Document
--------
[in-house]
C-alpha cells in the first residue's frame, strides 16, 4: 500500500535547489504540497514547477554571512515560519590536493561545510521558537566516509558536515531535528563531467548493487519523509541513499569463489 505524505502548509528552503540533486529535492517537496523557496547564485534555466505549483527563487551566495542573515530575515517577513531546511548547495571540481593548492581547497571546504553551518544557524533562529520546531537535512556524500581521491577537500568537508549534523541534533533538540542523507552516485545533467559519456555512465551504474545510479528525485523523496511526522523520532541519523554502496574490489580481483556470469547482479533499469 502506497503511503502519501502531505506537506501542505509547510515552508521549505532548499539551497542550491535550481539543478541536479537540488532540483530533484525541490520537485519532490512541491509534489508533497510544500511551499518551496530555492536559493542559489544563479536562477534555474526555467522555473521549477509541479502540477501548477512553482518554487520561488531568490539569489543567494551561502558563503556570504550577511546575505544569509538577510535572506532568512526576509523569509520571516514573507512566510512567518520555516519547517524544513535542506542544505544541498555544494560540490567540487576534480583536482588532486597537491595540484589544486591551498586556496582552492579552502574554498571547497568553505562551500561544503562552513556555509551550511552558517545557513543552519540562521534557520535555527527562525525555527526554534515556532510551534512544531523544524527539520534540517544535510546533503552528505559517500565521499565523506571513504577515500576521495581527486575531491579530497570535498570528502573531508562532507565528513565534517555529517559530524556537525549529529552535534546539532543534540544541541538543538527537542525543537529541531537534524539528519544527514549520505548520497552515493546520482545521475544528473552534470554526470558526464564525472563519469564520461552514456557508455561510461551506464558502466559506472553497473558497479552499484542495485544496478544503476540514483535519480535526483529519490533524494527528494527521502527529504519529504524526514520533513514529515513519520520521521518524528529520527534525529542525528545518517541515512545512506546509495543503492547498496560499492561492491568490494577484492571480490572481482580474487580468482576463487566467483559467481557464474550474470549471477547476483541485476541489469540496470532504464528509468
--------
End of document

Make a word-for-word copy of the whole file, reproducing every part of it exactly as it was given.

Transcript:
[in-house]
C-alpha cells in the first residue's frame, strides 16, 4: 500500500535547489504540497514547477554571512515560519590536493561545510521558537566516509558536515531535528563531467548493487519523509541513499569463489 505524505502548509528552503540533486529535492517537496523557496547564485534555466505549483527563487551566495542573515530575515517577513531546511548547495571540481593548492581547497571546504553551518544557524533562529520546531537535512556524500581521491577537500568537508549534523541534533533538540542523507552516485545533467559519456555512465551504474545510479528525485523523496511526522523520532541519523554502496574490489580481483556470469547482479533499469 502506497503511503502519501502531505506537506501542505509547510515552508521549505532548499539551497542550491535550481539543478541536479537540488532540483530533484525541490520537485519532490512541491509534489508533497510544500511551499518551496530555492536559493542559489544563479536562477534555474526555467522555473521549477509541479502540477501548477512553482518554487520561488531568490539569489543567494551561502558563503556570504550577511546575505544569509538577510535572506532568512526576509523569509520571516514573507512566510512567518520555516519547517524544513535542506542544505544541498555544494560540490567540487576534480583536482588532486597537491595540484589544486591551498586556496582552492579552502574554498571547497568553505562551500561544503562552513556555509551550511552558517545557513543552519540562521534557520535555527527562525525555527526554534515556532510551534512544531523544524527539520534540517544535510546533503552528505559517500565521499565523506571513504577515500576521495581527486575531491579530497570535498570528502573531508562532507565528513565534517555529517559530524556537525549529529552535534546539532543534540544541541538543538527537542525543537529541531537534524539528519544527514549520505548520497552515493546520482545521475544528473552534470554526470558526464564525472563519469564520461552514456557508455561510461551506464558502466559506472553497473558497479552499484542495485544496478544503476540514483535519480535526483529519490533524494527528494527521502527529504519529504524526514520533513514529515513519520520521521518524528529520527534525529542525528545518517541515512545512506546509495543503492547498496560499492561492491568490494577484492571480490572481482580474487580468482576463487566467483559467481557464474550474470549471477547476483541485476541489469540496470532504464528509468